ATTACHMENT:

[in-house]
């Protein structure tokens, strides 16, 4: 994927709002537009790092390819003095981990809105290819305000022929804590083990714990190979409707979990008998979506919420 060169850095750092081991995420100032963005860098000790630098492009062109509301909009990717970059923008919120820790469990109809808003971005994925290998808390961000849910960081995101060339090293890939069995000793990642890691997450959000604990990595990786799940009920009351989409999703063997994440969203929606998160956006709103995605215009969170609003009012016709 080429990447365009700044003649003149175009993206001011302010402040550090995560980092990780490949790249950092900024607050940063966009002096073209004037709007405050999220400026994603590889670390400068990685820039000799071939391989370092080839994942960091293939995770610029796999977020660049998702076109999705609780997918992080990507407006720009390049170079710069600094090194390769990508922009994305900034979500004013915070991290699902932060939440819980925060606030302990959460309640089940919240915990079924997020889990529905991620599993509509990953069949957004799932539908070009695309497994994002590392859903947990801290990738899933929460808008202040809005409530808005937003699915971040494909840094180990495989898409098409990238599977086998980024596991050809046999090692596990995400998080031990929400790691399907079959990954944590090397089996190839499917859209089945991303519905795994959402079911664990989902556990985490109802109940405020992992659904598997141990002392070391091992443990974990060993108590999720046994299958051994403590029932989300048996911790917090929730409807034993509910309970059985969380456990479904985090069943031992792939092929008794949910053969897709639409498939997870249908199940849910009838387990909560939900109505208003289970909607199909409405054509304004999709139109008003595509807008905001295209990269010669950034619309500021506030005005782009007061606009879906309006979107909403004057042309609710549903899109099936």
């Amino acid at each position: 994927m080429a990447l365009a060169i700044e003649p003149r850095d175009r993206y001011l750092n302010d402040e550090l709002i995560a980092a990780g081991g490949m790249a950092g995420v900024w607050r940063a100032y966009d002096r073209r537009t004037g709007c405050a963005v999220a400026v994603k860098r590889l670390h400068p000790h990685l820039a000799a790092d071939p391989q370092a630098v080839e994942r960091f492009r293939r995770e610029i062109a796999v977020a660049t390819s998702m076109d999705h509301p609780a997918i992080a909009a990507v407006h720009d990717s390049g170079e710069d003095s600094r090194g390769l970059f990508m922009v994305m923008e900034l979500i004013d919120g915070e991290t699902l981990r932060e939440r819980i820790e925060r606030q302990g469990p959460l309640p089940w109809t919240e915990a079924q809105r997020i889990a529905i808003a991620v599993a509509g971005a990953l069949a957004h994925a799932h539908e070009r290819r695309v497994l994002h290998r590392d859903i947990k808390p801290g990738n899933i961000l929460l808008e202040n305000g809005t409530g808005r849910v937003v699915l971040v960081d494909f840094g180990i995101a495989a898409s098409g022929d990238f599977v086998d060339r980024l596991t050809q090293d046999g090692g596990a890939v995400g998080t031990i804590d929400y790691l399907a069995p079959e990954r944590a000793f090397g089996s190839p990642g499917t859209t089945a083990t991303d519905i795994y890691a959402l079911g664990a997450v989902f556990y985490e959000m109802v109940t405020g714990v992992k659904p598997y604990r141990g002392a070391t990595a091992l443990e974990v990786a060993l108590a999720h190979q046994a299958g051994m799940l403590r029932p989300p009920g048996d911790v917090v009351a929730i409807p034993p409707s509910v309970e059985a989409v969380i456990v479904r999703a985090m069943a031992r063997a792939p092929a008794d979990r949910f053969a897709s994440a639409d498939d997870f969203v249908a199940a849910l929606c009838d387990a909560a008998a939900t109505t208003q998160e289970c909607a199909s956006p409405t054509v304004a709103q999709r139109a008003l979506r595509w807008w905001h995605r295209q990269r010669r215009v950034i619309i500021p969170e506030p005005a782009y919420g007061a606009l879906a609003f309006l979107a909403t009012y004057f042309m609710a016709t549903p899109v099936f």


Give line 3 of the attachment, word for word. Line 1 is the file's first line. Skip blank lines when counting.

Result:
């Amino acid at each position: 994927m080429a990447l365009a060169i700044e003649p003149r850095d175009r993206y001011l750092n302010d402040e550090l709002i995560a980092a990780g081991g490949m790249a950092g995420v900024w607050r940063a100032y966009d002096r073209r537009t004037g709007c405050a963005v999220a400026v994603k860098r590889l670390h400068p000790h990685l820039a000799a790092d071939p391989q370092a630098v080839e994942r960091f492009r293939r995770e610029i062109a796999v977020a660049t390819s998702m076109d999705h509301p609780a997918i992080a909009a990507v407006h720009d990717s390049g170079e710069d003095s600094r090194g390769l970059f990508m922009v994305m923008e900034l979500i004013d919120g915070e991290t699902l981990r932060e939440r819980i820790e925060r606030q302990g469990p959460l309640p089940w109809t919240e915990a079924q809105r997020i889990a529905i808003a991620v599993a509509g971005a990953l069949a957004h994925a799932h539908e070009r290819r695309v497994l994002h290998r590392d859903i947990k808390p801290g990738n899933i961000l929460l808008e202040n305000g809005t409530g808005r849910v937003v699915l971040v960081d494909f840094g180990i995101a495989a898409s098409g022929d990238f599977v086998d060339r980024l596991t050809q090293d046999g090692g596990a890939v995400g998080t031990i804590d929400y790691l399907a069995p079959e990954r944590a000793f090397g089996s190839p990642g499917t859209t089945a083990t991303d519905i795994y890691a959402l079911g664990a997450v989902f556990y985490e959000m109802v109940t405020g714990v992992k659904p598997y604990r141990g002392a070391t990595a091992l443990e974990v990786a060993l108590a999720h190979q046994a299958g051994m799940l403590r029932p989300p009920g048996d911790v917090v009351a929730i409807p034993p409707s509910v309970e059985a989409v969380i456990v479904r999703a985090m069943a031992r063997a792939p092929a008794d979990r949910f053969a897709s994440a639409d498939d997870f969203v249908a199940a849910l929606c009838d387990a909560a008998a939900t109505t208003q998160e289970c909607a199909s956006p409405t054509v304004a709103q999709r139109a008003l979506r595509w807008w905001h995605r295209q990269r010669r215009v950034i619309i500021p969170e506030p005005a782009y919420g007061a606009l879906a609003f309006l979107a909403t009012y004057f042309m609710a016709t549903p899109v099936f």